Support Modifications

What Are Some Things I Need to Know About Support Modifications in Florida?

What Are Some Things I Need to Know About Support Modifications in Florida?

After a divorce has concluded, it is not uncommon for circumstances to change and a divorce decree ordered years prior to longer accurately depict the circumstances of the parties. Support awards, whether child support or alimony are the most common items brought before the court for modification. If your circumstances have changed, bring these concerns to your Orlando Divorce Attorney and discuss the option of a modification and if it may be available to you in your case.

Florida courts allow for you to petition the court for modification of an existing support order when “the circumstances or financial ability of either party changes or the child who is the beneficiary of an agreement or order… reaches majority after the execution of the agreement or rendition of the Order” (61.14(1)(a)).

If a child support order has been awarded in your case, it is important to note the options you may have for a modification. One avenue to request a modification of a child support award is if one parent has failed to exercise their timesharing as provided in the parenting plan 61.30(11)(e). This modification will be retroactive to the date the parent first failed to exercise timesharing. However, to prospectively modify the child support award, you must also modify the parenting plan going forward. Andrews v. Andrews, 219 So. 3d 1006 (Fla. 2d DCA 2017). The court may also grant a modification of a child support award if a party or child has experienced a substantial change in circumstances that pushes the original award at least 15% or $50 difference above or below the original ordered obligation on the child support guidelines table. 61.30(1)(b); Brown v. Brown, 180 So. 3d 1070 (Fla. 1st DCA 2015). Some examples of a substantial change in circumstances are a substantial increase or decrease in a parent’s income Vincent v. Vincent, 715 So. 2d 1147 (Fla 4th DCA 1998) or a parent’s loss of job and inability to obtain equal employment elsewhere Grady v. Grady, 640 So. 2d 157 (Fla. 2d DCA 1994). However, if a parent voluntarily leaves a job and becomes unemployed or underemployed the court will not qualify this as a substantial and voluntary change warranting a modification. Rather, the court will impute the income to the unemployed party 61.30(2)(b). A child’s circumstances may also change resulting in a modification of a child support award. Florida statute provides that if a child reaches the age of majority, is emancipated, marries or joins the armed forces the support award may be modified. 743.07(2). Whether you, your former spouse or your child has experienced a change in circumstances; the party who is seeking the modification bears the burden of proving a substantial change exists. Bingemann v. Bingemann, 551 So. 2d 1228 (Fla. 1st DCA 1989). Therefore, if you are requesting a modification it is imperative to prepare your evidence and necessary documentation to provide the court with an accurate representation of the substantial change in circumstances. Your Orlando Divorce Attorney will be able to walk you through this process and address the necessary evidence that may be provided.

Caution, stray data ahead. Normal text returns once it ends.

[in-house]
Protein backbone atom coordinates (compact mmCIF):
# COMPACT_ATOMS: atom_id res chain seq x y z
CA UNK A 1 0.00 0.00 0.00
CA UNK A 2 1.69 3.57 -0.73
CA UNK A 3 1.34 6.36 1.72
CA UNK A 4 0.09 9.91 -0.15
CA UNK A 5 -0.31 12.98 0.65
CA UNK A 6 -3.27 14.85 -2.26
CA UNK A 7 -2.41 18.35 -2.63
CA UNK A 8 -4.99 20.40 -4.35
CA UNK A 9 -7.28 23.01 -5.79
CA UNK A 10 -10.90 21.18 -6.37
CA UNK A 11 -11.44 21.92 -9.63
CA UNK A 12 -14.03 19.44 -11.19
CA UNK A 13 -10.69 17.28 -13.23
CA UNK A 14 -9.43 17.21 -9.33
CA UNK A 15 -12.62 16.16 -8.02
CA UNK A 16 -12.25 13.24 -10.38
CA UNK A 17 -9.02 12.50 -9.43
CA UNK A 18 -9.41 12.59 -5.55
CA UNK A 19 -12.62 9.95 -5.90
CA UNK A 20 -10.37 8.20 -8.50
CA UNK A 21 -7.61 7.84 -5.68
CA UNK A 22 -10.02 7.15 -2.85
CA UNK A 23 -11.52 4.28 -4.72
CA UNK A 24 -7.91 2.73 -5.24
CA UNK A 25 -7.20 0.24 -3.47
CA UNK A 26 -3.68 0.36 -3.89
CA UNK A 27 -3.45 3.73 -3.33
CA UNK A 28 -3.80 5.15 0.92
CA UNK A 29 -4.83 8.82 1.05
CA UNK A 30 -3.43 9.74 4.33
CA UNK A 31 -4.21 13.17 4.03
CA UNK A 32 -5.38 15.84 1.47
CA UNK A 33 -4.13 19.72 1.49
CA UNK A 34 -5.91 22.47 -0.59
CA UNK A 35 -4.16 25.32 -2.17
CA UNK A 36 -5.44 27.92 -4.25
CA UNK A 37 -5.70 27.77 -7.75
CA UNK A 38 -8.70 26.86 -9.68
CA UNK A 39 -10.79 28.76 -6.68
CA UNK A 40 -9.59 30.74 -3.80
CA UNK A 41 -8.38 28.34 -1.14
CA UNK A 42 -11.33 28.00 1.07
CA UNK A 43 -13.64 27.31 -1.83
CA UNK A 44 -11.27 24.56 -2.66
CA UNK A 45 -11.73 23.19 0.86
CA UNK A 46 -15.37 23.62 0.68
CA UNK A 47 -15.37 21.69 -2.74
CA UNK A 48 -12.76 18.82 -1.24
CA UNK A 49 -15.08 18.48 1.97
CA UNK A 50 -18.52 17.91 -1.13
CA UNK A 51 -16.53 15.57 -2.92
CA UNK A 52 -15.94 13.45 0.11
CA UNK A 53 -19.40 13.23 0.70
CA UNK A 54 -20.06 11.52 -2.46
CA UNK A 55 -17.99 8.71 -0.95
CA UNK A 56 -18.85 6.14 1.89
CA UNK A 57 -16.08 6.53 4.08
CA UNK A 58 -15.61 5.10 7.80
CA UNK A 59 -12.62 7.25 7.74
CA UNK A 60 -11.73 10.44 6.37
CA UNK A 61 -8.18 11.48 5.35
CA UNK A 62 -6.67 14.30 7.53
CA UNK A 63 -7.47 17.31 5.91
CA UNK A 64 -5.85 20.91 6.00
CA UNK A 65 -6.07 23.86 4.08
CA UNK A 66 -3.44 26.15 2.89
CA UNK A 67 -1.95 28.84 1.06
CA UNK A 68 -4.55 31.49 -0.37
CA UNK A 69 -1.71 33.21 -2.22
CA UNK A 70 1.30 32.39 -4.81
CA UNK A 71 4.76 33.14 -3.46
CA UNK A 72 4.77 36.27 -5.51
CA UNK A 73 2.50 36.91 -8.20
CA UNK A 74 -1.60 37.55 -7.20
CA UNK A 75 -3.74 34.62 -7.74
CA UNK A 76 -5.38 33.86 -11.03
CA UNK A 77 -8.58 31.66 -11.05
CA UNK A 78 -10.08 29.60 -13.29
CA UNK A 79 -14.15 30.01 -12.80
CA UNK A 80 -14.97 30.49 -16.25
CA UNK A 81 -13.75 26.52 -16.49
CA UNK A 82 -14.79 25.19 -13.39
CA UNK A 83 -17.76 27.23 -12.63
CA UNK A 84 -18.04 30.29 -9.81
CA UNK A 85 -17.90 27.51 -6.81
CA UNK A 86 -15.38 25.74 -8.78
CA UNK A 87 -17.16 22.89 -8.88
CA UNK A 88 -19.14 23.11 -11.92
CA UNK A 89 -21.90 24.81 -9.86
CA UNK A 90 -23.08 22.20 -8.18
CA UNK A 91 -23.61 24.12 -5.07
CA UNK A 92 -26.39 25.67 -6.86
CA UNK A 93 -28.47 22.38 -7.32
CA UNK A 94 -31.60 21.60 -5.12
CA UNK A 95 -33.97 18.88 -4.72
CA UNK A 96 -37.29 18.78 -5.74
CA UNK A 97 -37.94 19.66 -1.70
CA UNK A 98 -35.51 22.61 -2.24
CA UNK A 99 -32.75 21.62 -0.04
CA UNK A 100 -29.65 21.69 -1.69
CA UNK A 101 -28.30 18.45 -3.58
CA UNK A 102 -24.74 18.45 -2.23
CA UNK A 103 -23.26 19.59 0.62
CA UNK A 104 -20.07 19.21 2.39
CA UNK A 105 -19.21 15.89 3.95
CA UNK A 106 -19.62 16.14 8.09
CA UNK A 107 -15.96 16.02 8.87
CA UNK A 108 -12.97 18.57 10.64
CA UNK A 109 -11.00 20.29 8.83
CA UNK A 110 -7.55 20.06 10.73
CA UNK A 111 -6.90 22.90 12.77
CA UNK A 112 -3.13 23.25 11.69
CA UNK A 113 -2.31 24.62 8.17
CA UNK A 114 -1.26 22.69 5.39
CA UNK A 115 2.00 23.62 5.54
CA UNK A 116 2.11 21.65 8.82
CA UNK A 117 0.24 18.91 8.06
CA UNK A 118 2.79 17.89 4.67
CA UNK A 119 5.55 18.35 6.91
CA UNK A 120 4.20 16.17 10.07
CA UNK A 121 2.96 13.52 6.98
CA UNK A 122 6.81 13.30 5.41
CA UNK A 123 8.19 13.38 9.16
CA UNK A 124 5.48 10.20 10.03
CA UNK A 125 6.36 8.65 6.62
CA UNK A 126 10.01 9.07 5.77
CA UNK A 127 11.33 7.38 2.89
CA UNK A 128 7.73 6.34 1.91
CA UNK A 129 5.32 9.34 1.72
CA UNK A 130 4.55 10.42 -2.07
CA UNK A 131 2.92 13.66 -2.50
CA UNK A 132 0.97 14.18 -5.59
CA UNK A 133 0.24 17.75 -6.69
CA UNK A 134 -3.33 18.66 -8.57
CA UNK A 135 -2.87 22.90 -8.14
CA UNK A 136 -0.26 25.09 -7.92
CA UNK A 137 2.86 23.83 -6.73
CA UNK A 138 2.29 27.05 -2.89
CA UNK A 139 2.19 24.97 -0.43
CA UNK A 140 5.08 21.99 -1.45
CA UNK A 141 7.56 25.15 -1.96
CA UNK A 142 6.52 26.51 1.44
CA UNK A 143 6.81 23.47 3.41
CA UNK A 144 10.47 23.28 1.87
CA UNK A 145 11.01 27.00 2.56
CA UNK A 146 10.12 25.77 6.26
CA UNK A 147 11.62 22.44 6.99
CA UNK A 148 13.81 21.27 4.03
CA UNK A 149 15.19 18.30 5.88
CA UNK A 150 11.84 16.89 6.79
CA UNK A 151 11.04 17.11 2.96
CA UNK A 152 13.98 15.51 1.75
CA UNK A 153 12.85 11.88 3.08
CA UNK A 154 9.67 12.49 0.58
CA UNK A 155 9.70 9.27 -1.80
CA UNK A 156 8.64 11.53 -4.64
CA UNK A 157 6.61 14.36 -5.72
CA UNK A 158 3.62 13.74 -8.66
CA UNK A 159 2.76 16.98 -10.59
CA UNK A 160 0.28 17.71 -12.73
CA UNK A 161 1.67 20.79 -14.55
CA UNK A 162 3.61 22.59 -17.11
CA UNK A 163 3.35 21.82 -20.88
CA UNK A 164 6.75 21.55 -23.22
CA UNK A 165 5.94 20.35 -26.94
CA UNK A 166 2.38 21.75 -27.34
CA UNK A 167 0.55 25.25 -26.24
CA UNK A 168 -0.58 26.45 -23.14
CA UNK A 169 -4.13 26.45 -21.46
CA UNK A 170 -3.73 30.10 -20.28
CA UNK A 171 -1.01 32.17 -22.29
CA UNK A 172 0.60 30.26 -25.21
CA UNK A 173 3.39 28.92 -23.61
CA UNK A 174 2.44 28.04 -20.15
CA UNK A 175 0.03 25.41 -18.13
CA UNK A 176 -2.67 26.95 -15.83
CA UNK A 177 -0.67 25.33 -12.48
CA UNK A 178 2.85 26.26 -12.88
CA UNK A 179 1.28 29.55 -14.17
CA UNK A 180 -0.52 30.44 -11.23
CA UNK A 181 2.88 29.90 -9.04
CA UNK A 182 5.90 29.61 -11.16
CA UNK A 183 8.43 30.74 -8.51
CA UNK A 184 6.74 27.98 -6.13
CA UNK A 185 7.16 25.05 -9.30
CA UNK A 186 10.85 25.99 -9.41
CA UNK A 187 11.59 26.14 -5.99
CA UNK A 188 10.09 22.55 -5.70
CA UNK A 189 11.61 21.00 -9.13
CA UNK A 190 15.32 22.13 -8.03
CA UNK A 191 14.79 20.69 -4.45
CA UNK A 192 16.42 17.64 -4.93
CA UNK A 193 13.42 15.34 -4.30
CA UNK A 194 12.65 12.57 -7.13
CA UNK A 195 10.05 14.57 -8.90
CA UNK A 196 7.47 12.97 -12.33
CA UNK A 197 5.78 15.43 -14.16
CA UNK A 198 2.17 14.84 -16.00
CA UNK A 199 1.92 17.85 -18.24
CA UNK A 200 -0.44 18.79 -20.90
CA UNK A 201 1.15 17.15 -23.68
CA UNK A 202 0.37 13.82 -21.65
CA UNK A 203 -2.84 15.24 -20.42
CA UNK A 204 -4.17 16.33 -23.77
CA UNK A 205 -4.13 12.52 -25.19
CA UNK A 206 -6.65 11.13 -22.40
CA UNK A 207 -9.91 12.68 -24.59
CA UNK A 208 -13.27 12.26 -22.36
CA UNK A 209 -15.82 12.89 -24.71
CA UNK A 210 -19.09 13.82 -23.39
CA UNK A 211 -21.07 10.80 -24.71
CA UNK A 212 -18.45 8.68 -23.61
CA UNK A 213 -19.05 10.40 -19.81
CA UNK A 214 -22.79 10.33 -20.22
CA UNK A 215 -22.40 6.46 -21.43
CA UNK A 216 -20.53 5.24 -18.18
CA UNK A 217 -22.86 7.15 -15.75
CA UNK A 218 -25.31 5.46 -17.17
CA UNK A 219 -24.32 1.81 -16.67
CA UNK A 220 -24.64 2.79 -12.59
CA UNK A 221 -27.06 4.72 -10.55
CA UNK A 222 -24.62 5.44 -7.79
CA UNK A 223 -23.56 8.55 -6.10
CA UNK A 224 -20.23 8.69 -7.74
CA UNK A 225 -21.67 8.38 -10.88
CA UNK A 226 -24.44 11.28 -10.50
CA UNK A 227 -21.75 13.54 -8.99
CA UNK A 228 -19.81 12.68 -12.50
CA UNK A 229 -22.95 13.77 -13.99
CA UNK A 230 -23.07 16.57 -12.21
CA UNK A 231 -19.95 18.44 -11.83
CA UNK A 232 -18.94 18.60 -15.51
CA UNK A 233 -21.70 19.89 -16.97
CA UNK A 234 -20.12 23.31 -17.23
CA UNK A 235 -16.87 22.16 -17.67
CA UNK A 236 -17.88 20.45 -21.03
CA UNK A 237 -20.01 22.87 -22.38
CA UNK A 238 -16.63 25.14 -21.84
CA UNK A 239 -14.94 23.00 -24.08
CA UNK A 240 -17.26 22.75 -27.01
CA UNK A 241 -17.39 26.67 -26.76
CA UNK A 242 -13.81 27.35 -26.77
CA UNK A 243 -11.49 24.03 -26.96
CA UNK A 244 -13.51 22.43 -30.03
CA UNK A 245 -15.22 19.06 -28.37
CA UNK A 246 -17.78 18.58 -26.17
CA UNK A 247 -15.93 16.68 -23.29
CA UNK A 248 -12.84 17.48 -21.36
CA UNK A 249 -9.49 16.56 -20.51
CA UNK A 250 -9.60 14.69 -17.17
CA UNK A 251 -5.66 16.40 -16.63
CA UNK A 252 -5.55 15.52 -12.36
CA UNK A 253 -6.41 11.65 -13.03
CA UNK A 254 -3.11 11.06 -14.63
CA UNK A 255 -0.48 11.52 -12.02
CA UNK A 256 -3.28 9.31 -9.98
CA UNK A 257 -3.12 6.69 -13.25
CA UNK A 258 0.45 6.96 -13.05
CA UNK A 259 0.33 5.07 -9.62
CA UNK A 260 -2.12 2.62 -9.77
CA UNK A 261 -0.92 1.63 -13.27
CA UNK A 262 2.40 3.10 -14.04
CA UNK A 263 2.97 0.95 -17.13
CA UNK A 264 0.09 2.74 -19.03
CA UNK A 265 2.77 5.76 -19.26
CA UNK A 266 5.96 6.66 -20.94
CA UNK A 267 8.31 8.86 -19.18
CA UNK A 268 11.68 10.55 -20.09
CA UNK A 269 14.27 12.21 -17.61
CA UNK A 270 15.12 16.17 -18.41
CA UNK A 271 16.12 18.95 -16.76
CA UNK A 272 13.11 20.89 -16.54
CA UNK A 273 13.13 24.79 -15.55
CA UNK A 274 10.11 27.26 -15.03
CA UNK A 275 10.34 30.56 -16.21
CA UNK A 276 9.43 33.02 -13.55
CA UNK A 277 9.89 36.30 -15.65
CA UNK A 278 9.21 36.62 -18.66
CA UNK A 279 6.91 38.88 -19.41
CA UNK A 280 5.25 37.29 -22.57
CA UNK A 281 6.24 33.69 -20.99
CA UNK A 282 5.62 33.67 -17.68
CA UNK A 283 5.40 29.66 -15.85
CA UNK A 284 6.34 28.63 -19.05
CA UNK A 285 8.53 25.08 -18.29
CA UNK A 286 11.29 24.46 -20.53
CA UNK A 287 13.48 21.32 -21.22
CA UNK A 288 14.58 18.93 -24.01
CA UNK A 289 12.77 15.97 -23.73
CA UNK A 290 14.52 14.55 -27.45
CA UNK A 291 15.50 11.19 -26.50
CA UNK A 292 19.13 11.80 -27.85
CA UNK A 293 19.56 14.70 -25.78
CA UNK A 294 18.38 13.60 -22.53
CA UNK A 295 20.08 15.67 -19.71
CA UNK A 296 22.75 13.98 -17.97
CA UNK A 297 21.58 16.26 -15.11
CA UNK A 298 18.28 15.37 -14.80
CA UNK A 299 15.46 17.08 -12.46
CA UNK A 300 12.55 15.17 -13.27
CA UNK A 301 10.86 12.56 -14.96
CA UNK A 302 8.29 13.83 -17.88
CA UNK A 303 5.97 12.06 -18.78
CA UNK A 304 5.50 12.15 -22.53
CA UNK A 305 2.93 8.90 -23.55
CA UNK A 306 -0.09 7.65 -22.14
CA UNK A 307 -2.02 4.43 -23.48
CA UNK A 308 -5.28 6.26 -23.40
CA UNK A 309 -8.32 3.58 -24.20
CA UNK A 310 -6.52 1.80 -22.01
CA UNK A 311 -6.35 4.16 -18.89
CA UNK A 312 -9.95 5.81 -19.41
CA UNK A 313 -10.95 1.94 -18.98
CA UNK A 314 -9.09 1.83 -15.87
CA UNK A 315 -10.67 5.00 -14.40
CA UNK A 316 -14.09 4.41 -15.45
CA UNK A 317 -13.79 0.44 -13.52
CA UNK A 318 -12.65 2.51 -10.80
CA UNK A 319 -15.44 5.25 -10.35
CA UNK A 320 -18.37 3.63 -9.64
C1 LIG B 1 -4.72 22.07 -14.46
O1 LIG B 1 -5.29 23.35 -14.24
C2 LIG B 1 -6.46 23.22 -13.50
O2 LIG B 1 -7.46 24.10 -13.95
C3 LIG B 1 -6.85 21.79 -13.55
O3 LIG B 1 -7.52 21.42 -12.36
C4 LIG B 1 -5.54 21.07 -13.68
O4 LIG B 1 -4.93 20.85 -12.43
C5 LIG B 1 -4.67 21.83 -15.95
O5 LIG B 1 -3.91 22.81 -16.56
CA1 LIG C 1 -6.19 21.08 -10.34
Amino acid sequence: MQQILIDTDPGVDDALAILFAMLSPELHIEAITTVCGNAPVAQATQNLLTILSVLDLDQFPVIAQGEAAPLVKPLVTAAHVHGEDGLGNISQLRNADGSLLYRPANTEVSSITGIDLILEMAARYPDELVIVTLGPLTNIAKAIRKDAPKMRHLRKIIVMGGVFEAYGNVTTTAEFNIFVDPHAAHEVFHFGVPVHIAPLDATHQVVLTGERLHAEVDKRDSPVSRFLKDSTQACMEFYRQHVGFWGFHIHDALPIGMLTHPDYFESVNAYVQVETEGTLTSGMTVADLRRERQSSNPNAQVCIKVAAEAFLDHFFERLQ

When petitioning for a modification of an alimony award, you may follow similar statutory requirements to a child support modification. Florida statute requires a substantial change in circumstances and that such a change was unanticipated, involuntary and permanent in nature. 61.14(1); Withers v. Withers, 390 So. 2d 453 (Fla. 2d DCA 1980); Pimm v. Pimm, 601 So. 2d 534 (Fla. 1992). Alimony modifications may be awarded if there is a job loss however, a party’s increase in income alone will not justify a modification Frantz v Frantz, 453 So. 2d 429 (Fla. 3d DCA 1984). Further, a party’s difficulty in fulfilling payments due to a new voluntarily incurred debt will not justify a modification. Cowie v. Cowie, 564 So. 2d 533 (Fla. 2nd DCA 1992). The court requires the modification be founded upon a voluntary and substantial change. However, Florida statute does provide a modification if a receiving party has gotten remarried or is in a supportive relationship 61.14. Such a relationship may be seen in the form of cohabitation, financial support, shared expenses, shared property, the length of the relationship or holding each other out as spouses. These relationships may be difficult to prove however your Orlando Divorce Attorney will be able to discuss with you the options available to you.

If your support order needs modification due to a substantial change in circumstances contact your Orlando Divorce Attorney as soon as possible. Many awards may only be retroactively modified to the date you file your petition; therefore, you could be losing money you may be entitled to if you wait.   

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